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Who Gets Asthma?

Asthma effects people of all ages and races. In the US asthma affects:

  • Both men and women
  • Almost 15 million Americans
  • 5 million under age 18 years old
  • More African-Americans and Hispanics than Whites

How Does Asthma Develop?

  • The cause of asthma is unknown
  • You are more likely to develop asthma if you are related to someone with allergies or asthma
  • If you have a history of eczema or allergies

What Happens to People with Asthma?

  • With treatment, most people can live normal lives
  • Asthma that is not well controlled can cause many problems
  • People miss school and work, go to the hospital and some even die if asthma is not cared for
  • The symptoms that people experience can change as they age and grow

Symptoms to Look for

You may have all of these symptoms, some of these symptoms, or just one.

  • Dry coughing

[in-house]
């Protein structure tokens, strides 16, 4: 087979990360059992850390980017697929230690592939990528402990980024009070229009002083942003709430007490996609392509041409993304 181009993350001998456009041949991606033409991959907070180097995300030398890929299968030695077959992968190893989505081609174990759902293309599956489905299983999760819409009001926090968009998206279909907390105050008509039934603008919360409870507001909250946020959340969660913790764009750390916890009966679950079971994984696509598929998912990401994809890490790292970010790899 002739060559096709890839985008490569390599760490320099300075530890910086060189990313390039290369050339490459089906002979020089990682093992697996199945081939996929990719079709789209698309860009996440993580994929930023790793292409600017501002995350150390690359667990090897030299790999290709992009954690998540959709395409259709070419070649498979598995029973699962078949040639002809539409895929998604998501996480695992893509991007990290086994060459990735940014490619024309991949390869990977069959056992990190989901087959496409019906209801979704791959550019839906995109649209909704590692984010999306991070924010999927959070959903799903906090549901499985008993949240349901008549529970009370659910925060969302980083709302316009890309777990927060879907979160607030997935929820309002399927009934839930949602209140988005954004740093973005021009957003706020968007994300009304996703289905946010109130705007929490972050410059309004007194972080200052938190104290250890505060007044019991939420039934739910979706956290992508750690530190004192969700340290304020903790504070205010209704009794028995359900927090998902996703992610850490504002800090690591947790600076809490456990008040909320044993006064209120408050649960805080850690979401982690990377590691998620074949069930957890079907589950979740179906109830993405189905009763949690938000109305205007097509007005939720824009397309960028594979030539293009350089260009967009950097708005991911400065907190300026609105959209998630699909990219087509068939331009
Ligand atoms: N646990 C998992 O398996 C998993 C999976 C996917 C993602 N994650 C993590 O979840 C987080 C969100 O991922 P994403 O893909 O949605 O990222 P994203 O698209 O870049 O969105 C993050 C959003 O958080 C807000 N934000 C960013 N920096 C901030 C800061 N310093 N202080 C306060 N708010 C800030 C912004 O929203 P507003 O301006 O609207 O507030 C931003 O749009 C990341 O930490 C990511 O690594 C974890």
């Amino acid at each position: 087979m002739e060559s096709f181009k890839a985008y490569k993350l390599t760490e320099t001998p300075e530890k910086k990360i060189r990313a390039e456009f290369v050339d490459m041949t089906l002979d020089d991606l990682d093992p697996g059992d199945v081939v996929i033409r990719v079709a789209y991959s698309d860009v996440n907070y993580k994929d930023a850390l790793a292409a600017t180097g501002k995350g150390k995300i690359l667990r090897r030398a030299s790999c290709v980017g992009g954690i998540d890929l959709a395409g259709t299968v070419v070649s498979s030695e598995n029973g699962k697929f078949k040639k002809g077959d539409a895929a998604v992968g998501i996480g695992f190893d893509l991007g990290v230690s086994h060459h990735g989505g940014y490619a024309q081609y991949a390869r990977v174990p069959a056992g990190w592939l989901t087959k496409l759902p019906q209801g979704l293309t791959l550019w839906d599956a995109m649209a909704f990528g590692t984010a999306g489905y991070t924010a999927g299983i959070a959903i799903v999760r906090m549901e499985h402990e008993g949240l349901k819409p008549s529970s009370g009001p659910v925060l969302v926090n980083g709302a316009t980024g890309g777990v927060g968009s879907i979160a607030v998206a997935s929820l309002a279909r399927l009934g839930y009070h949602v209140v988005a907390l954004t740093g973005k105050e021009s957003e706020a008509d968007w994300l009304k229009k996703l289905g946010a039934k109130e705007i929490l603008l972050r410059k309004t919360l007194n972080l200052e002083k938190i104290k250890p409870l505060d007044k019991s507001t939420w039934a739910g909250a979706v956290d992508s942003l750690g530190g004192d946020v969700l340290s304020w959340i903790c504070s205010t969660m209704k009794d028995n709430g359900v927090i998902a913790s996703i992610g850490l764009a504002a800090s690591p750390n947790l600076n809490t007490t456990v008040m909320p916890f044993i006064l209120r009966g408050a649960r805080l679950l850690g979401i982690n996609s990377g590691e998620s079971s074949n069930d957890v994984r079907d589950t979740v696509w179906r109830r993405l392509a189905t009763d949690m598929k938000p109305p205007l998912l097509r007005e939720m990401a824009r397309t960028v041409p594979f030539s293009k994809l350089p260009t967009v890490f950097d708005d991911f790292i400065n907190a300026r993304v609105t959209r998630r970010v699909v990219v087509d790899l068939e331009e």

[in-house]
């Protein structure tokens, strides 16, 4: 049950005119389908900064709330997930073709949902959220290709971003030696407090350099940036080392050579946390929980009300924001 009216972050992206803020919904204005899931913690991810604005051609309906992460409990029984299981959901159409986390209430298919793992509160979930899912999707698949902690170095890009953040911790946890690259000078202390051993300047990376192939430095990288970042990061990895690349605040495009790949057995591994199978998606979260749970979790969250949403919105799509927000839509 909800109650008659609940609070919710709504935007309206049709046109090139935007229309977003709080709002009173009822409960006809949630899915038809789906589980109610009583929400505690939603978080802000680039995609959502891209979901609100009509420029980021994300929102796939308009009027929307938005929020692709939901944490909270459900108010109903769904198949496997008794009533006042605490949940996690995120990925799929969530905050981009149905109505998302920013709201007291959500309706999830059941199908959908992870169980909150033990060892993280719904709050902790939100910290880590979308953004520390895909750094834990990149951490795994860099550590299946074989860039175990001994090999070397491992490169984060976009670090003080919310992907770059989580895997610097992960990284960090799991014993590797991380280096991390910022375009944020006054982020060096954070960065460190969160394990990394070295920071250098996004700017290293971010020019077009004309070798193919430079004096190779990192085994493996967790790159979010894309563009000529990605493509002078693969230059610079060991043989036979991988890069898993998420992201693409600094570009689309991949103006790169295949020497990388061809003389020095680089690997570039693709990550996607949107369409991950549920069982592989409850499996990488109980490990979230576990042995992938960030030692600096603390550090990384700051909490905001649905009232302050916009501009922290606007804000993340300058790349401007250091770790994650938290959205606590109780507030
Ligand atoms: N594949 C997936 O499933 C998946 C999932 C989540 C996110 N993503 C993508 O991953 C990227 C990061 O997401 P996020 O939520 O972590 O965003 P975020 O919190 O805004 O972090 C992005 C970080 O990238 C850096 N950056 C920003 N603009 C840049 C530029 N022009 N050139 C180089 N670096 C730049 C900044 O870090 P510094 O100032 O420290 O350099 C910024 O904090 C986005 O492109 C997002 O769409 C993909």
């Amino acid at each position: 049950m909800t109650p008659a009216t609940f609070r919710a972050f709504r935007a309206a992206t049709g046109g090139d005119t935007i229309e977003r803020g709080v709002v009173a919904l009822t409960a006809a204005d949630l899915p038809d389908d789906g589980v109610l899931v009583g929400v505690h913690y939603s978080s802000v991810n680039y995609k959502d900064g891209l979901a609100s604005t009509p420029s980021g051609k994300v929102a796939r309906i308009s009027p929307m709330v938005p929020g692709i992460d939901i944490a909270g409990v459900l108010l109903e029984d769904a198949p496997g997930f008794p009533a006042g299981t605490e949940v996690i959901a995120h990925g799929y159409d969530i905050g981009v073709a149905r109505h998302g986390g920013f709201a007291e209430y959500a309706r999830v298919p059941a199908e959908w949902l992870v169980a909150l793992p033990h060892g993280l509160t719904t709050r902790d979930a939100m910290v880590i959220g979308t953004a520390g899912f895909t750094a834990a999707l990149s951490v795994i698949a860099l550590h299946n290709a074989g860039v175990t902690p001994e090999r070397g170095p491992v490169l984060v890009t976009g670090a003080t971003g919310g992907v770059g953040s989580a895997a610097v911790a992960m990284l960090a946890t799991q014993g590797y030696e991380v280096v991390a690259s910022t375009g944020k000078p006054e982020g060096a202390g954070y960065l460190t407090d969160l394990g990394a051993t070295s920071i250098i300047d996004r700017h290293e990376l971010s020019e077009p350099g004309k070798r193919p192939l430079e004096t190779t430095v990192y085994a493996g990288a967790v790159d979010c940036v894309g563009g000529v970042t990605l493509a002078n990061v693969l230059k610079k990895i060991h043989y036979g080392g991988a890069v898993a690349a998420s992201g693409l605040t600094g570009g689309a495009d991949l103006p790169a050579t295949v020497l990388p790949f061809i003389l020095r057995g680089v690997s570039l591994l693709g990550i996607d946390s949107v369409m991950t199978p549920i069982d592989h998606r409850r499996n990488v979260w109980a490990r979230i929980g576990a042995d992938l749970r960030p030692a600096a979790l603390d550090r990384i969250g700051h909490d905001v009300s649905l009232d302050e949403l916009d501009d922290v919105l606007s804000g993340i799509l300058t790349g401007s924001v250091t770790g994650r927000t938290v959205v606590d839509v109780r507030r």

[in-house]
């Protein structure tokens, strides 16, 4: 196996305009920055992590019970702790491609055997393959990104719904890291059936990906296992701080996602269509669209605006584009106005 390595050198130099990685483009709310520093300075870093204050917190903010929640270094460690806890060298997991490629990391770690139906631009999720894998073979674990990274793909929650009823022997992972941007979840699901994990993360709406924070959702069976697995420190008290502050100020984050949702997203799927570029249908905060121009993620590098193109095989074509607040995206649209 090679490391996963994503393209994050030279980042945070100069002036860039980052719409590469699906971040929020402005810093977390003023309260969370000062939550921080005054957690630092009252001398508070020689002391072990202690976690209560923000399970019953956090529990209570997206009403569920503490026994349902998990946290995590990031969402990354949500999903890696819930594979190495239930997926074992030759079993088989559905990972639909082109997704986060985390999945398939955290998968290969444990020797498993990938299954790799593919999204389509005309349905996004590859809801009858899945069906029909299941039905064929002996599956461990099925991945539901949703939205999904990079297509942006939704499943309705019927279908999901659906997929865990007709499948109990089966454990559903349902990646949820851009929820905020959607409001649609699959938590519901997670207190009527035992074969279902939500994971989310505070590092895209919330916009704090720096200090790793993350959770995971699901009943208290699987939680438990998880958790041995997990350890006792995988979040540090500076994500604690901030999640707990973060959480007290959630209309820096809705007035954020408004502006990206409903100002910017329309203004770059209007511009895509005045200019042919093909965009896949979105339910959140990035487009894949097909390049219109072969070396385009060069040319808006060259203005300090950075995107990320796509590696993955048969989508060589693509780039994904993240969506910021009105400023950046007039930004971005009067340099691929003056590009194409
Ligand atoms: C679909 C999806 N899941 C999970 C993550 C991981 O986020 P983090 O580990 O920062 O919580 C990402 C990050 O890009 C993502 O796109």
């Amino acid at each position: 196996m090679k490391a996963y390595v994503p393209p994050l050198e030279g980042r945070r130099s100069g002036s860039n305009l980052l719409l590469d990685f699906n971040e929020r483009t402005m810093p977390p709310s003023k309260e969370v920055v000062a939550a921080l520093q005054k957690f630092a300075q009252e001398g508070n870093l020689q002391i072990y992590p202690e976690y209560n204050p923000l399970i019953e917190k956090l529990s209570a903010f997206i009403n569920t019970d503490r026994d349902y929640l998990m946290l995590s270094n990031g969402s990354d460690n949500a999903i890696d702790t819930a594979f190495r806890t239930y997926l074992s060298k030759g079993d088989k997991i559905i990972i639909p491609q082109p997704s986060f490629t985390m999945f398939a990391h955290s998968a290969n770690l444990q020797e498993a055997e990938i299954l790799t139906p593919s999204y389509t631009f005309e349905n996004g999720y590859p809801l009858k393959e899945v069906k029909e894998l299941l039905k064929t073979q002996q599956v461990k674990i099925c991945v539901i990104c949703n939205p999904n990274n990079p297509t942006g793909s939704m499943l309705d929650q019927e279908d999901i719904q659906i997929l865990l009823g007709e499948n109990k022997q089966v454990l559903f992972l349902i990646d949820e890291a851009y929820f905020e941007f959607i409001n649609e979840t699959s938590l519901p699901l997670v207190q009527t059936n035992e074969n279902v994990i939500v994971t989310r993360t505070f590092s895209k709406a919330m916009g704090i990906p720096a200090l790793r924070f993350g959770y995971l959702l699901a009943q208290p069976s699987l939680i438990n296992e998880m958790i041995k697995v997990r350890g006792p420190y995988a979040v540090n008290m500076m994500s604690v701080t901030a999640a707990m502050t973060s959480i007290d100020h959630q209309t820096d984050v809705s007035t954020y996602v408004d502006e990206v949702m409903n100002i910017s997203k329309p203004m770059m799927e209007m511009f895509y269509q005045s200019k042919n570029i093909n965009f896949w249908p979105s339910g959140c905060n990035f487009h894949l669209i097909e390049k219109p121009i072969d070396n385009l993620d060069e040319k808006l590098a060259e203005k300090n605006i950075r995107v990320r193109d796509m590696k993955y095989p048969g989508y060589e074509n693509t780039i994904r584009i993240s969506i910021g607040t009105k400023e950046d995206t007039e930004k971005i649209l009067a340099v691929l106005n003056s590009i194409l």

• Wheezing (a whistling noise when you breath out)
  • Chest tightness or hurting (the feeling that someone is squeezing or sitting on your chest)
  • Shortness of breath

What Causes an Asthma Attack?

Asthma can flare–up when exposed to triggers. Triggers can include:

  • Changes in the weather
  • Smoke
  • Allergies
  • Tiredness
  • Illnesses—upper respiratory infections—colds or flu
  • Certain medications or foods
  • Exercise—running or playing hard—especially in cold weather
  • Laughing or crying hard
  • Stress
  • Environmental exposure—dust, dustmites, molds, trees, grass, pollen, animal dander, cockroaches
  • Strong odors—perfumes, cleaning products
  • Certain Foods

How Can I Reduce Asthma Symptoms?

  • Take medicines as directed
  • Remove or keep away from smoke and avoid triggers
  • Eat right, exercise and get enough rest
  • See your doctor at least every three to six months